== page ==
Chinese-made tuk-tuks are becoming increasingly popular in smaller tourist towns. Moto-taxis seat three and have a covered roof, plus a tarp that can be lowered around the sides in case of rain. You'll see these in Barichara, Mompox, Santa Fe de Antioquia, the Desierto de la Tatacoa and some of the small towns on the Pacific coast.
Taxis are cheap, convenient and ubiquitous in the major cities and most midsized towns. In the interior of the country all taxis have meters; on the Caribbean coast, it's haggle or pay extra, and many drivers are eager (especially in Cartagena) to see just how much they can take advantage of your naïveté. That said, a surprising proportion of taxi drivers are honest individuals; the better you speak Spanish, the more bargaining power you'll have, and the less likely you'll pay hyperinflated prices.
There are occasionally deceptive, untrustworthy individuals masquerading in fake taxis. This is rare, but if you are concerned, it is always safer to call for a taxi, which costs a mere few hundred pesos extra (or use an app). Taxi fares are always per taxi, never per number of passengers. Many taxis have somewhat flimsy doors – be kind, do not slam doors when getting into or out of the vehicle.
Don't use taxis with a driver and somebody else inside. While taxi drivers sometimes have a friend along for company or for security reasons, such a situation may be unsafe for you; this is a common robbery tactic. Taxi apps like Tappsi (www.tappsi.co) and Easy Taxi (www.easytaxi.com) have drastically improved taxi security and should be used by all with a smartphone. They work in most of Colombia's major cities.
A taxi may also be chartered for longer distances. This is convenient if you want to visit places near major cities that are outside local transportation areas but too near to be covered by long-distance bus networks. You can also rent a taxi by the hour in the major cities – a good way to make your own impromptu tour. Expect to pay around COP$25,000 per hour for this service.
Colectivo in Colombia can mean a midsized bus, a shared taxi, an overloaded jeep, and everything in between. They are most popular in short intercity hops of less than four hours. Because they are smaller than regular buses, they can travel quicker, and charge around 30% more as a result. They often depart only when full.
In some cities they depart from and arrive at the bus terminal, but in smaller towns they are usually found in the main square. The frequency of service varies largely from place to place. At some places there may be a colectivo every five minutes, but elsewhere you can wait an hour or longer until the necessary number of passengers has been collected. If you're in a hurry you can pay for all the seats and the driver will depart immediately.
Almost every urban center of more than 100,000 inhabitants has a bus service, as do many smaller towns. The standard, speed and efficiency of local buses vary from place to place, but on the whole they are slow and crowded. City buses have a flat fare, so the distance of the ride makes no difference. You get on by the front door and pay the driver or the assistant. You never get a ticket.
In some cities or on some streets there are bus stops (paraderos or paradas), while in most others you just wave down the bus. To let the driver know that you intend to get off you simply say, or shout, 'por aquí, por favor' (here, please), 'en la esquina, por favor' (at the corner, please) or 'el paradero, por favor' (at the coming bus stop, please).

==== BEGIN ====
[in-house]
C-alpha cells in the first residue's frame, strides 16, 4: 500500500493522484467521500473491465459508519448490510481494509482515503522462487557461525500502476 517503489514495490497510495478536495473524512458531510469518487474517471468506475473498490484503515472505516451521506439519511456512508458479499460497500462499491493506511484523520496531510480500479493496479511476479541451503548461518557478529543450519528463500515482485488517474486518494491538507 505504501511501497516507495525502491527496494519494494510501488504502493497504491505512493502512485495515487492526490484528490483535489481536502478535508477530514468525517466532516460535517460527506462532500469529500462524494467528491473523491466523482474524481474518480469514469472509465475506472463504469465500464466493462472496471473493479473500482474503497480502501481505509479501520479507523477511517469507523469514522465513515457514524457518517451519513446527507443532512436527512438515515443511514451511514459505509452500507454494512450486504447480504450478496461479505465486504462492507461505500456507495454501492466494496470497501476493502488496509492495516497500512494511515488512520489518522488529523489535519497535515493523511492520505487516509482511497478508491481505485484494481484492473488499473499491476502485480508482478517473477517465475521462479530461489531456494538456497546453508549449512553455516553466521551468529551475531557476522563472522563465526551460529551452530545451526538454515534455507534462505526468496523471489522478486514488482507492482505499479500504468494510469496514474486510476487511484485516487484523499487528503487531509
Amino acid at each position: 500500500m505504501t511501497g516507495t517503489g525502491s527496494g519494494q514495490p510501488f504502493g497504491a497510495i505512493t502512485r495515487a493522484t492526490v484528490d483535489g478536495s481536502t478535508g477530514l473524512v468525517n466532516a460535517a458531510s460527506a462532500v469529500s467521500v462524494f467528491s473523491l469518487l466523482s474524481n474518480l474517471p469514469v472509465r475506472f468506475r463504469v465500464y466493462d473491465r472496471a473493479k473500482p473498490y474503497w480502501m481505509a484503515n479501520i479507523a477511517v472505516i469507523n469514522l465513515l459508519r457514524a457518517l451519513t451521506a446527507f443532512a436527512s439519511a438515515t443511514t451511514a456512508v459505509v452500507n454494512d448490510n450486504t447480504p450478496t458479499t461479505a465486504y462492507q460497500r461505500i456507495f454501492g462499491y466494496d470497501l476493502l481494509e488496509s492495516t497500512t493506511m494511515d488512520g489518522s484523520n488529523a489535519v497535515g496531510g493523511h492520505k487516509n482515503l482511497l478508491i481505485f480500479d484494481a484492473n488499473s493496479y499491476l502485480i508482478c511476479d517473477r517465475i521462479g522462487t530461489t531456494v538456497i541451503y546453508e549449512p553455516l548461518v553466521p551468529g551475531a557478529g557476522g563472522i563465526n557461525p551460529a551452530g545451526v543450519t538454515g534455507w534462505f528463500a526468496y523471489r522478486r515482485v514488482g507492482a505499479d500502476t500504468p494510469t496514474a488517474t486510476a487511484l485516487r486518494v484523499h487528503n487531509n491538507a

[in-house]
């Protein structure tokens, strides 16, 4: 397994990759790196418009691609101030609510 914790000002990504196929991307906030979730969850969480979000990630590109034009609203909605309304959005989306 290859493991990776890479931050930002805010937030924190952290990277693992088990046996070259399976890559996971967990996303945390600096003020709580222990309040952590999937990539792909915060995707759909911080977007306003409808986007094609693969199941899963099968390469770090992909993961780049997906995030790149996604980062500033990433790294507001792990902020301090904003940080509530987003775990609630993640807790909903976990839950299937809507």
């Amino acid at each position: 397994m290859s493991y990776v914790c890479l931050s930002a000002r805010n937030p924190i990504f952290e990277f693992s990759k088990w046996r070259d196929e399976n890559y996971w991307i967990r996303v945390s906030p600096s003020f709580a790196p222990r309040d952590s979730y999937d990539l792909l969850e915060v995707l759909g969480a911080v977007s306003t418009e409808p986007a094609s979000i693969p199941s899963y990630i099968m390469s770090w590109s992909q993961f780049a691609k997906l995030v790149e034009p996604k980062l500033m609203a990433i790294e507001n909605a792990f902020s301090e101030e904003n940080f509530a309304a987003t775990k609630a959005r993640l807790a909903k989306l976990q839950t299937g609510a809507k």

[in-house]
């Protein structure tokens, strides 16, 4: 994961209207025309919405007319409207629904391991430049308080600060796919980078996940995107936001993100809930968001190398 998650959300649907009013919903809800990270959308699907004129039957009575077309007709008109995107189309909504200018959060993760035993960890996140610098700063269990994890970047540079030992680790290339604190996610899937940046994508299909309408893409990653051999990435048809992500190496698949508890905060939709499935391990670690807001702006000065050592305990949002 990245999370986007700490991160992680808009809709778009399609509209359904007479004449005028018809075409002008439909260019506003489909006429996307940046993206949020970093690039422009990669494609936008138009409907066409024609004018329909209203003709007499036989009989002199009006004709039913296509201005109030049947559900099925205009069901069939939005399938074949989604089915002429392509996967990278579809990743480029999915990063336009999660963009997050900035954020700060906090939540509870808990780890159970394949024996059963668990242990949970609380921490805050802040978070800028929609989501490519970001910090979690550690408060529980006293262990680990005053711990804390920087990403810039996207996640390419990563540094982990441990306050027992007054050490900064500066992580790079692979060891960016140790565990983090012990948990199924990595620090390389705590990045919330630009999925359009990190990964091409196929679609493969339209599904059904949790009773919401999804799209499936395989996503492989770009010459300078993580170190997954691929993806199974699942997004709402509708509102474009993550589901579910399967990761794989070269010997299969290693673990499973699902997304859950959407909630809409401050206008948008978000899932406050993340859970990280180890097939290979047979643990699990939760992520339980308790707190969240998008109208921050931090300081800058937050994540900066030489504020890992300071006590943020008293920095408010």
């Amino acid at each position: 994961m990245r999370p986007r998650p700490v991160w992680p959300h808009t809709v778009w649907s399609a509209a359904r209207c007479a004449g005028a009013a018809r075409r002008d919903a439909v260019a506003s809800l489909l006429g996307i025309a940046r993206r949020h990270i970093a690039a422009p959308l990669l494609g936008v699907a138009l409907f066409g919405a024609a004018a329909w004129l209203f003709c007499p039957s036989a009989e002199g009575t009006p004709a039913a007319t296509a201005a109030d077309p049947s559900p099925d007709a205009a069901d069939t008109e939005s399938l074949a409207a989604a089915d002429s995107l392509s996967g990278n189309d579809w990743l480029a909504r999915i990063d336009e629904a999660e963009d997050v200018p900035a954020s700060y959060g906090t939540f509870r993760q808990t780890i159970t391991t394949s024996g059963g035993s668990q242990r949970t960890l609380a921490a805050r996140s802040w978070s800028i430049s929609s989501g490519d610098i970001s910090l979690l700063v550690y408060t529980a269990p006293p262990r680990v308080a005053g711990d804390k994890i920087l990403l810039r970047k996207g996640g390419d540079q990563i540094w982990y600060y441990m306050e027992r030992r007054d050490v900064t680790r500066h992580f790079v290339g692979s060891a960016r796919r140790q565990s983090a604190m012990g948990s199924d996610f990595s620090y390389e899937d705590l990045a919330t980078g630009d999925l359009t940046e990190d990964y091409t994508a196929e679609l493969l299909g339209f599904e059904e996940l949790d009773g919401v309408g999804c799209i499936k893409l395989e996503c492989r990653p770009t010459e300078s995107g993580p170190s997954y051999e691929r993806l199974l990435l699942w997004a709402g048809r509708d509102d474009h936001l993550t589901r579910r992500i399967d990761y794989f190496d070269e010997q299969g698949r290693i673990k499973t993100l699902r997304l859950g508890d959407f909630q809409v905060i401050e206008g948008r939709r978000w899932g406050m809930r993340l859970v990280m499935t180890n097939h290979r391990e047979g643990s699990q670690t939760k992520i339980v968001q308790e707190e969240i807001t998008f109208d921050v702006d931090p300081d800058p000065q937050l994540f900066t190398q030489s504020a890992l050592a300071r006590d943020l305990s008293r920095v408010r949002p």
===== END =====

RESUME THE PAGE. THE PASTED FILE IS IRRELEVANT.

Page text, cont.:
There are lots of different types of local buses, ranging from old wrecks to modern air-conditioned vehicles. One common type is the buseta (small bus), a dominant means of urban transportation in cities such as Bogotá and Cartagena. The bus fare is somewhere between COP$600 and COP$1650, depending on the city and type of bus.
A bus or buseta trip, particularly in large cities such as Bogotá or Barranquilla, is not a smooth and silent ride but rather a sort of breathtaking adventure with a taste of local folklore thrown in. You'll have an opportunity to be saturated with loud tropical music, learn about the Colombian meaning of road rules, and observe your driver desperately trying to make his way through an ocean of vehicles.
The chiva is a Disneyland-style vehicle that was Colombia's principal means of road transportation several decades ago. Also called bus de escalera (which roughly translated means 'bus of stairs,' referring to the stairs along the side) in some regions, the chiva is a piece of popular art on wheels. The body is made almost entirely of wood and has wooden benches rather than seats, with each bench accessible from the outside. The body of the bus is painted with colorful decorative patterns, each different, with a main painting on the back. There are homebred artists who specialize in painting chivas. Ceramic miniatures of chivas are found in just about every Colombian handicraft shop.
Today, chivas have almost disappeared from main roads, but they still play an important role on back roads between small towns and villages. There are still a few thousand of them and they are most common in Antioquia, Huila, Nariño and on the Caribbean coast. Chivas take both passengers and any kind of cargo, animals included. If the interior is already completely packed, the roof is used for everything and everybody that doesn't fit inside.
Nighttime city tours in chivas are organized by travel agents in most large cities and have become a popular form of entertainment. There is normally a band on board playing local music, and a large stock of aguardiente (anise-flavored liquor) to create the proper atmosphere. The tour usually includes some popular nightspots and can be great fun.